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Senate Attempts to Move RDA Trailer Bill, AB 113, Monday

League Remains Opposed Due to Provisions Harmful to Cities

July 10, 2015
The Senate on Thursday waived rules to enable AB 113 (Committee on Budget) to be heard Monday in the Senate Budget Committee.
Despite the fact that Gov. Jerry Brown signed the FY 2015-16 budget several weeks ago, disputes have lingered over a 100-page bill drafted by the Department of Finance (DOF) that contains significant revisions to the redevelopment dissolution process, some of which seek to reverse recent court decisions benefitting affected cities. There may also be an attempt to move it quickly off the Senate Floor on the same day.

Because of the many League member cities that would be harmfully impacted by AB 113 in its current form, the League remains opposed unless the harmful provisions are removed. Since January, cities’ main concern with the proposal has been its effort to reverse and revise key provisions of dissolution laws offered to local agencies as incentives for resolving DOF issues and obtaining a “finding of completion.” 
These were promises that were made to cities in AB 1484 of 2012. Agencies that settled with DOF would be rewarded with the ability to have previous city-RDA loans repaid at interest rates benchmarked against a conservative fund managed by the State Treasurer. Now that many agencies have made the concessions to DOF necessary to obtain these findings, it is frustrating for affected agencies to have to spend the last six months combating an effort to move the goal posts.
AB 113 contains many provisions, but it is important to not be distracted from the major issues. The dissolution statute gave DOF staff wide latitude with no process for oversight or review other than the courts. With the original proposal’s introduction in January, one of DOF’s key objective focuses on undoing court decisions that have interpreted existing law in three areas — re-entered agreements, definition of “loans,” and calculation of interest rates. In these three instances the courts have overruled DOF’s interpretations to the benefit of the affected local agencies.  
While the effort to reverse appellate court decisions affecting re-entered agreements was thankfully withdrawn by DOF in the May Revise, AB 113 continues to attempt to moot the effect of two other cases: City of Watsonville v. California Department of Finance (relating to the definition of loans) and City of Glendale v. California Department of Finance (relating to calculation of interest). If local agencies are expected to respect court decisions that have gone against them, then cities believe DOF should as well.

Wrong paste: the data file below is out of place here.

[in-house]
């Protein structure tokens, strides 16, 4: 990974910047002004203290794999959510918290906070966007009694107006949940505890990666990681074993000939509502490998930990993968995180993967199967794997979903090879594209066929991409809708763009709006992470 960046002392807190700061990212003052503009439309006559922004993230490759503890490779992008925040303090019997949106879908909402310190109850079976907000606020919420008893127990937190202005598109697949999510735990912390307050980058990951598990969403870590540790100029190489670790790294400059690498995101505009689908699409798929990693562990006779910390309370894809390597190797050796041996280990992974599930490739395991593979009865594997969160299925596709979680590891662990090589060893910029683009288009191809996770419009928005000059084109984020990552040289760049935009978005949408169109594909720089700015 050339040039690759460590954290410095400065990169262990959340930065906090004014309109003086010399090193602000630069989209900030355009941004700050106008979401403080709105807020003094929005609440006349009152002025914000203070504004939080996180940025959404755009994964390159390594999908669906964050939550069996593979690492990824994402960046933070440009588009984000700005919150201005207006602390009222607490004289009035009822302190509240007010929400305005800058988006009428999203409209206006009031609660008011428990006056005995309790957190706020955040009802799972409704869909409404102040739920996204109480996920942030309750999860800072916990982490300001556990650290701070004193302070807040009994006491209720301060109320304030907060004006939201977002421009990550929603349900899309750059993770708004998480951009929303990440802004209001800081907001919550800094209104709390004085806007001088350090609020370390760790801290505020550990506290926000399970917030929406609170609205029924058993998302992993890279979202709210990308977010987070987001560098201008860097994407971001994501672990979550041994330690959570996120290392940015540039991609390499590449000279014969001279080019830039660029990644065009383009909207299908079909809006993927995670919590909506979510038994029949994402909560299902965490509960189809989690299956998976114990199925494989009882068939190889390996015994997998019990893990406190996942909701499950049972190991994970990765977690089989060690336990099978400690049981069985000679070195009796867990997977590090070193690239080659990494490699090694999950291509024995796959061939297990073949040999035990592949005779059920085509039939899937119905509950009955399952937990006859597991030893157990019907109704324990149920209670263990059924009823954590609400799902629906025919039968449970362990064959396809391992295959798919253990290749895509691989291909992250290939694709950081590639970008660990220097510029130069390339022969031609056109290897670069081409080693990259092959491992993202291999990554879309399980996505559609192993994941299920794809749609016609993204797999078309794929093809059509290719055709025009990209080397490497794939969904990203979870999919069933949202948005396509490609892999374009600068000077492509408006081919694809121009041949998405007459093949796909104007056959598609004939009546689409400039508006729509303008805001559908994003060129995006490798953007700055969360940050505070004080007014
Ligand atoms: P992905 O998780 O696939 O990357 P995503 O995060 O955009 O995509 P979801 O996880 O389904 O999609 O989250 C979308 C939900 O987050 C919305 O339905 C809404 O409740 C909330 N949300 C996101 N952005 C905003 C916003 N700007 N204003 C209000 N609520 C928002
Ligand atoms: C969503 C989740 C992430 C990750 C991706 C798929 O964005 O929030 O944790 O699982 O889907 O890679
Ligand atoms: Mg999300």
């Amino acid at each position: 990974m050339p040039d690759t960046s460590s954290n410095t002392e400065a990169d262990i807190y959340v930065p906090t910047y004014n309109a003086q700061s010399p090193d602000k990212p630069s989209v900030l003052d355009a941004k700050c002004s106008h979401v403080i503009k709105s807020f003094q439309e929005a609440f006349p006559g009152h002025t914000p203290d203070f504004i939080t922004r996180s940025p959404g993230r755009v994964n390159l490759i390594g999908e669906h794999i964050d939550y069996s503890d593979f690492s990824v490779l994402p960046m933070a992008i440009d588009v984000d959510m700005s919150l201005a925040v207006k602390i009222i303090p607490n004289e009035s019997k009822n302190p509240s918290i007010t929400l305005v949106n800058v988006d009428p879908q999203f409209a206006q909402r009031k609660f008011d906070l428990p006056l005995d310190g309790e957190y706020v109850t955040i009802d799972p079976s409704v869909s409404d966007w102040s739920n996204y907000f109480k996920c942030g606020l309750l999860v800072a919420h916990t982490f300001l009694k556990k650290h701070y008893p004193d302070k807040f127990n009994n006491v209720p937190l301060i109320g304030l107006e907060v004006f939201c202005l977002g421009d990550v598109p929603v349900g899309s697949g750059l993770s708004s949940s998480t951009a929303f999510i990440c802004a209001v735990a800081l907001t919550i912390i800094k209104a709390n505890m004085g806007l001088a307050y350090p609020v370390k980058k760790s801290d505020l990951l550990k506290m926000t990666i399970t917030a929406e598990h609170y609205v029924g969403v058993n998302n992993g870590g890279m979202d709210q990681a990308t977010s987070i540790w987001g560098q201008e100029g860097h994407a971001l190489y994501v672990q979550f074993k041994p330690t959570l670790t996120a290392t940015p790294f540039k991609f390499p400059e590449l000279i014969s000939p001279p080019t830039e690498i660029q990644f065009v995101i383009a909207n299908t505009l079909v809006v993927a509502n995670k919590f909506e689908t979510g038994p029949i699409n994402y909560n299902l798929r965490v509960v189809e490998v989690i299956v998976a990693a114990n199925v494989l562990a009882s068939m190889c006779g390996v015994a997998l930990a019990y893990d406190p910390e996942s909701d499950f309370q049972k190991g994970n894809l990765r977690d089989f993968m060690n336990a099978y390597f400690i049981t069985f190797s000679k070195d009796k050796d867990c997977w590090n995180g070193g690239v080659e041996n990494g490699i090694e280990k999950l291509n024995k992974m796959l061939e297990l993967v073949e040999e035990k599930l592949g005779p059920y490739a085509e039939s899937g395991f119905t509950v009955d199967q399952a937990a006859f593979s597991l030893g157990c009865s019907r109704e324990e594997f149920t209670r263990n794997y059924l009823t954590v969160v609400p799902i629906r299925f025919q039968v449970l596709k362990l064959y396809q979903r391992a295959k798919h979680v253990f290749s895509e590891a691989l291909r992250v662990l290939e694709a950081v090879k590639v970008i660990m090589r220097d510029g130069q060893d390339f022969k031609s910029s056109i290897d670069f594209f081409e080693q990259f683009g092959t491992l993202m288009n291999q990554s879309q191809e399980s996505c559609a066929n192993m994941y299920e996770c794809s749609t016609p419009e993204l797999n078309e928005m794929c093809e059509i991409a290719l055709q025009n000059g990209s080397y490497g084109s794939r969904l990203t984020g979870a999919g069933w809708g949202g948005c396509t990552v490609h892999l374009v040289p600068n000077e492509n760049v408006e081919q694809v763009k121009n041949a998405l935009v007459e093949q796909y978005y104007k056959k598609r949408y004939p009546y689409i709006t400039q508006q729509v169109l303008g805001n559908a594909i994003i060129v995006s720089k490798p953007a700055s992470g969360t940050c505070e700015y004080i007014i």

Beyond the efforts to reverse Court decisions, this measure contains several provisions that would tip the balance on matters of interpretation of dissolution laws even further by exempting DOF from the Administrative Procedures Act and eliminating language in the law (that was previously agreed to by DOF and the Legislature in 2012) that enabled successor agencies to fund legal representation in the only due process forum where DOF staff decisions could be reviewed: Sacramento County Superior Court.
So while efforts to reverse aspects of AB 1484 and related court decisions can be purported by DOF to be “streamlining,” negatively affected cities characterize them as “unfair and harmful.” Many individual cities have directly reported to their legislators that such a change in law would collectively cost them hundreds of millions in lost loan repayments. 
The heart of the dispute is that AB 113’s definition of loan does not reflect the Court’s view in Watsonville and is an effort to insert into the law a DOF-interpretation the Court said was “improper.” The League has proposed a definition of “loans” to reflect the Court’s holding, but it has been rejected. While there are other debates about interest rates in the measure, if statutes are allowed to be rewritten in a manner that eliminates valid loans from the possibility of repayment, it does not matter what the interest rate is. 
As to the balance of the bill, there are essentially three categories of changes in the measure:
  1. Adjustments to various processes that can be represented as true “streamlining.”
  2. Provisions that address several outstanding dissolution-related issues of benefit to specific agencies, most significantly: San Francisco affordable housing, issuers of 2011 bonds, and clarifications on special levies for pensions.
  3. Provisions that have nothing to do with redevelopment dissolution but were added into this proposal at the May Revise. These provisions (negative bailout, San Benito County, Santa Clara city tax equity and a fix to assist recent incorporations) all have individual merit and should proceed separately as did an “excess ERAF” fix that was originally inserted into this proposal then later removed and enacted with the budget. 
It is regrettable that the current version of the measure remains so divisive. If the major areas of dispute cannot be appropriately resolved in a manner that accurately reflects the applicable court decisions, then the cities harmed by this measure are simply asking for existing law to be left as it is and allow the Courts to continue their work of interpreting the law without interference.
Next Steps
The League encourages cities harmed by this measure to contact their senators.  If the Senate passes AB 113, it awaits an uncertain fate in the Assembly where the Assembly Democratic Caucus has formed a working group to look closer at the measure’s harmful impacts. The Assembly does not appear inclined to take action on AB 113 prior to the month-long legislative summer recess that begins on Friday, July 17.  
A copy of the League’s opposition letter and a sample oppose letter can be found on the League’s website.

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